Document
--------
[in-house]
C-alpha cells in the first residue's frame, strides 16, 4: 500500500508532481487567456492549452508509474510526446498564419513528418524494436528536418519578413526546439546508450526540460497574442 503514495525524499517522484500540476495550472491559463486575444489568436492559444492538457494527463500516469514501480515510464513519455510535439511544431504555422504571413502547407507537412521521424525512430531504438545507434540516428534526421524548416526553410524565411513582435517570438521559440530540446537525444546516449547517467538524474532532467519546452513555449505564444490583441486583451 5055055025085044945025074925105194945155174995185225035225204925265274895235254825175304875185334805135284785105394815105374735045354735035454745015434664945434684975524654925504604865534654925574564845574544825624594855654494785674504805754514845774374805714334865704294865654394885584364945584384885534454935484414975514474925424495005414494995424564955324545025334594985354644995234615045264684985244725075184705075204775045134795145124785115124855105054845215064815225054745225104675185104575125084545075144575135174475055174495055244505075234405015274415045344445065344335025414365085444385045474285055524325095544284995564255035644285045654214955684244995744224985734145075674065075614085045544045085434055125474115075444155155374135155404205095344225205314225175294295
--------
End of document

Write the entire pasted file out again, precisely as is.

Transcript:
[in-house]
C-alpha cells in the first residue's frame, strides 16, 4: 500500500508532481487567456492549452508509474510526446498564419513528418524494436528536418519578413526546439546508450526540460497574442 503514495525524499517522484500540476495550472491559463486575444489568436492559444492538457494527463500516469514501480515510464513519455510535439511544431504555422504571413502547407507537412521521424525512430531504438545507434540516428534526421524548416526553410524565411513582435517570438521559440530540446537525444546516449547517467538524474532532467519546452513555449505564444490583441486583451 5055055025085044945025074925105194945155174995185225035225204925265274895235254825175304875185334805135284785105394815105374735045354735035454745015434664945434684975524654925504604865534654925574564845574544825624594855654494785674504805754514845774374805714334865704294865654394885584364945584384885534454935484414975514474925424495005414494995424564955324545025334594985354644995234615045264684985244725075184705075204775045134795145124785115124855105054845215064815225054745225104675185104575125084545075144575135174475055174495055244505075234405015274415045344445065344335025414365085444385045474285055524325095544284995564255035644285045654214955684244995744224985734145075674065075614085045544045085434055125474115075444155155374135155404205095344225205314225175294295